I cannot be a great deal more expansive than that with regards to a proposed timeline as the research that I am proposing to undertake would be variably referential rather than based on a rigid proposal and thus timeline.

I do also have several outside exhibitions which I can use to test work in the public arena over this time as well, this is an integral part of my working practice.

Contribution to the field.

I intend to elucidate on the relationship between the photograph and the icon.

Ethical standards.

At this point I do not see any major ethical or legal hurdles which will cause undue problems, there are some potential (mainly moral) issues around using images of people, but I am not intending to do this, so essentially I’ll negotiate any decisions as they arise.

Preliminary References.

I’m referencing people rather than books as most of these people have written multiple essays in their respective fields, this is a start point.

J. Derrida I am Interested in his concepts around the referent, his thoughts on photography, but also iterability as well as his thoughts around resistance and hauntology – Particularly relevant is the text “Copy, Archive, Signature”.

R. Barthes I am particularly in his text “Camera Lucida” and his writing on existential phenomenology with regards to photography.

H. G. Gadamer I am interested especially in this thoughts around hermenuetics and the assignation of meaning to objects. His writings around the concept of ‘historically effected consciousness’ in particular are of interest to me, as well as ‘Wirkungsgeschichte‘ or ‘history of effects’.

M. Heidegger I am interested in Heidegger’s writings about the relationship between metaphysics and aesthetics, as well as concealment and the referent. His text “The Origin of the Artwork” is of especial interest to me.

J. Kristeva I am interested in what she has written especially about intertextuality, as well as semiotic systems and assignation of value to signs.

M. Foucault I’m interested in his discussions around ‘truth’ and ‘meaning’, rather than the historical digging that Gadamer does, he seems more interested in the logic that lies behind ‘claims’ to truth then in the actual truthfulness of the claim itself, this structure of the claim is interesting to me. His writings on societal norms and paradigms is also peripherally interesting.

W. Benjamin Although I don’t agree with some of what Benjamin says with regards to the separation of art and literature – his analysis of technological

reproduction and his thoughts around translation and the philosophy of history overlap in ways that are interesting and helpful to me.

U. Eco Eco has written quite a lot about the problems inherent in translation between systems of signs, his focus is essentially intralinguistic for the most part, but it is useful when it comes to the framing of questions around intersemiotic translation.

As for works of art: They would be works such as Alberto Gutiérrez’s ‘Guerrillero Heroico’ , much of the most famous work of the photo succession and the f64 group. There is a very broad scope for seeking out materials which are appropriate to the task at hand, this as well as traditional eastern orthodox icons as well.

 

[Addendum]

I think this needs a bit more clarification, but this is how it’s being handed in for a first draft – I’ll rework it further, especially with regards to the idea that an icon can be personal, and does not have to be cultural or ‘group based’ – an example of a personal icon could be mortuary photography in the 19th century – which could well be only for one or a couple of people – also that an icon can be secular and still invoke a personal response. This is fruitful ground, and many people have written their tracks across this territory as they’ve attempted to chart it’s geography, but there’s an interesting lack of agreement even in basic terms… Fun no?

Written by secretivesquirrel

April 6, 2011 at 8:24 am

Anticipated artsy thingees.

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I guess this is where I do the ghost of Christmas future, having done present and past. Though to be honest I watched the Dr Who version of that story recently and am currently thinking of the flying shark, so, be warned, I may not be channelling Dickens in an academically appropriate manner.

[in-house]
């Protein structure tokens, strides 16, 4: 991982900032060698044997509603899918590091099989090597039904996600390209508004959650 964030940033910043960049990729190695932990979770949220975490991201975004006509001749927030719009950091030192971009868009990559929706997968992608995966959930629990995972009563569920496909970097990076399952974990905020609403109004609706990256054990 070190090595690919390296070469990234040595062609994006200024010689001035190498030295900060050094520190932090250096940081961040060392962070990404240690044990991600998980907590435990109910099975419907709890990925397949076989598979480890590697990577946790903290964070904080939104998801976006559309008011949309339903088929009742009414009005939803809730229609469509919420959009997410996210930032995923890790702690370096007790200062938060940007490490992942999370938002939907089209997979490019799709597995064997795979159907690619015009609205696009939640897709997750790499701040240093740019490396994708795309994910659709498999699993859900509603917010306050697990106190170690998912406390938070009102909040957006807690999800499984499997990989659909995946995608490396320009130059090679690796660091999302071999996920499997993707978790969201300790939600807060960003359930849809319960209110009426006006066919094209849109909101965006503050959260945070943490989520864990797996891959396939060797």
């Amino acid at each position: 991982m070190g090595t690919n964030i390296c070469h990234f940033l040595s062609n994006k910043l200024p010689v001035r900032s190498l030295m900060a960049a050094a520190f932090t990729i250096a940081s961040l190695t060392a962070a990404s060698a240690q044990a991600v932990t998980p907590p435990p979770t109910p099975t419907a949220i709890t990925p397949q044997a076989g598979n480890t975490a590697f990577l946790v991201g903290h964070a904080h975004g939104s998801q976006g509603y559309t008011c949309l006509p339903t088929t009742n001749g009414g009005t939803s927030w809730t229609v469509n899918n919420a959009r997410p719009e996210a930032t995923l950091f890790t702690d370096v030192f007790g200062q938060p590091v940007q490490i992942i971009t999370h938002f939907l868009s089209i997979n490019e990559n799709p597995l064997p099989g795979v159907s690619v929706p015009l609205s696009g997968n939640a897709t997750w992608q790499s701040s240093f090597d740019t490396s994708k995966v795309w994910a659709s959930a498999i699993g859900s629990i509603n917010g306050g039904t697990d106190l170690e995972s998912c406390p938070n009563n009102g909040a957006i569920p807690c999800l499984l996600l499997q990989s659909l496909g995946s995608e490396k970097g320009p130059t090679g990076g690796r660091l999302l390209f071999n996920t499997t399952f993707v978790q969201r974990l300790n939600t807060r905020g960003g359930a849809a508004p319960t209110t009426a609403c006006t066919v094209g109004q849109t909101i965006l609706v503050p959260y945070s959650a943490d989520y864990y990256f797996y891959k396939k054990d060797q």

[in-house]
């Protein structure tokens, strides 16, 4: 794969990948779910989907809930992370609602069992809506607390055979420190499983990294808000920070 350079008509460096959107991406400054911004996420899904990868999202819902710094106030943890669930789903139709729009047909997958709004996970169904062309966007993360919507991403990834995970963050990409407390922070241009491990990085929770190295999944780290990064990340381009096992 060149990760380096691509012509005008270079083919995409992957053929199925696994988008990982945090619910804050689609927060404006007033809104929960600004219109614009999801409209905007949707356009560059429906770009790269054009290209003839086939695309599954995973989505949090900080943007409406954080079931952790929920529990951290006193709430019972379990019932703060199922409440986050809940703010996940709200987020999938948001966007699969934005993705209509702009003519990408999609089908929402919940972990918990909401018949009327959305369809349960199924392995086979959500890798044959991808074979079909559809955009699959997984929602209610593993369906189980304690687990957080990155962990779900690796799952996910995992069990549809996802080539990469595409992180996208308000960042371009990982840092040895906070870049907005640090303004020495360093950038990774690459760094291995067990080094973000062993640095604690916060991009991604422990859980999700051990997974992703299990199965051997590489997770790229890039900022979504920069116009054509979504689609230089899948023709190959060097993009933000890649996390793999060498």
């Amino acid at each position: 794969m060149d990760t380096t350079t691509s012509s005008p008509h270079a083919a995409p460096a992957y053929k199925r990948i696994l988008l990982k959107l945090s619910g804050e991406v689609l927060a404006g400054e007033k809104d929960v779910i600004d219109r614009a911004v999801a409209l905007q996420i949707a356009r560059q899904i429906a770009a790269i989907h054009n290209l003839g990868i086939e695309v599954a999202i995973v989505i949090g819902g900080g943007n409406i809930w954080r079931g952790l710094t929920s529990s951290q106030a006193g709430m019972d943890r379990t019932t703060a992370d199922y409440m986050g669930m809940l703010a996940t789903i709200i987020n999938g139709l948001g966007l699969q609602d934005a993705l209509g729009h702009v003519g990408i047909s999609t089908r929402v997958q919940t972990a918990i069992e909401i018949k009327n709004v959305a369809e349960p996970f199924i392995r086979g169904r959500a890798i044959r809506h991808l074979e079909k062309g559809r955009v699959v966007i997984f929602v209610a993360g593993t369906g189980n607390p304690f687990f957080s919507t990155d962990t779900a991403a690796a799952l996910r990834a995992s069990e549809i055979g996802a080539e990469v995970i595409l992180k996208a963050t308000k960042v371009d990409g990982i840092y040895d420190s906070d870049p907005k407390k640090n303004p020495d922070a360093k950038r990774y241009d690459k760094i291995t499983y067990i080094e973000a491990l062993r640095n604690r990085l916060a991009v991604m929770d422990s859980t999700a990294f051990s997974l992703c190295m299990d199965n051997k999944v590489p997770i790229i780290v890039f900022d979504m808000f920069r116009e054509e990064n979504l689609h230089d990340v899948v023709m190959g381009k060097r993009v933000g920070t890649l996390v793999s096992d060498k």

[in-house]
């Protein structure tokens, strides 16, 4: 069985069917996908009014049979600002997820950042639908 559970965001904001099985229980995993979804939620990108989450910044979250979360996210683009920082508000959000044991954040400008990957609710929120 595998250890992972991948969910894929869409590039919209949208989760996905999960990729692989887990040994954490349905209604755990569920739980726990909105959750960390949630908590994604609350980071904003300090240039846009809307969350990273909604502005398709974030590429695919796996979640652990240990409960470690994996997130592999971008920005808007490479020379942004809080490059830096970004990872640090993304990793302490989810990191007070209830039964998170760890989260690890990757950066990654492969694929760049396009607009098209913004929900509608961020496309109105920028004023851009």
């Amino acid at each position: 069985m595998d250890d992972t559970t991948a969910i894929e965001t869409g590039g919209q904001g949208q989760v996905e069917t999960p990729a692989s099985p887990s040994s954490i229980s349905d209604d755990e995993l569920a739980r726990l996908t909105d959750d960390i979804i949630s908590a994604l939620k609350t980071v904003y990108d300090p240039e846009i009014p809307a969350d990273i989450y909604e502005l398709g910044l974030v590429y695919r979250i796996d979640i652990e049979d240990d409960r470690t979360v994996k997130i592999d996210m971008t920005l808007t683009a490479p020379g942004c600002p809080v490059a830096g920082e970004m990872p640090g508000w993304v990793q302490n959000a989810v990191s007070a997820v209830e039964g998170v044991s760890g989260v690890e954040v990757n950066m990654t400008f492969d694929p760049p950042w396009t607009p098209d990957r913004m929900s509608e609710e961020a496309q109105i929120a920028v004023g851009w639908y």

In my art practice, what are my ongoing concerns;

Firstly the very idea of representation, and re-presentation are important – the former is a means of denoting something that stands for a meme or an idea it is conceptual – much in the manner that a (ostensibly female) model could stand for femininity (or a range of feminine ideals), the god awful “The two ways of life” (which admittedly someone had to do so I shouldn’t be too derisive of poor Oscar, dear chap) stands as an allegory for the choices that upright Christians must necessarily make between the left and right paths and suchlike – it is allegory, and metaphor, and as somebody who loves writing (note I didn’t say ‘good writing’) this interests me deeply.

Re-presentation on the other hand – and this is a purely personal distinction in terms – is when something is taken from it’s natural state (indeed, it’s original presentation) and re~presented by an outside agency as an original artefact, realistic and whole – think of how different contentious (or merely targeted) demographics have been promoted by their detractors – this also intrigues me, though I feel that somehow it is necessary to differentiate these terms, they are problematic in that each shades to the other, but identifying the extremes is nevertheless a worthwhile use of intellectual energy, even if it does lead to tone arguments and arbitrary distinctions.

The Photographic – the writing with light, or even Skiagraphic – writing with shadow (I have no idea how to format that sentence formally), is a fascination of mine also – this entails a whole spectra of options, from human vision to human failure of vision – to set arbitrary boundaries which are pseudobinaristic, but more properly merely a spectrum – I am fascinated by Light, Vision, Articulation, and the boundaries of my own senses. The Claude glass, and the infra spectral.

Sensory phenomena – not merely visual – I have hearing loss in a major way, though compensated otherwise, and work daily with a range of perception issues – some give me a sensory deficit, and some give me extra ordinary senses (as in more than usual, but they’re ordinary to me – colours glow complimentary in darkness (dimness?) for instance and I can track chocolate like a champion). Much of the video/audio work that I have done is along these lines. I still have no idea how to present smell adequately as a painting medium, despite having attempted and failed at this since circa 2000 – (the chocolate secret is all mine (my prechusss).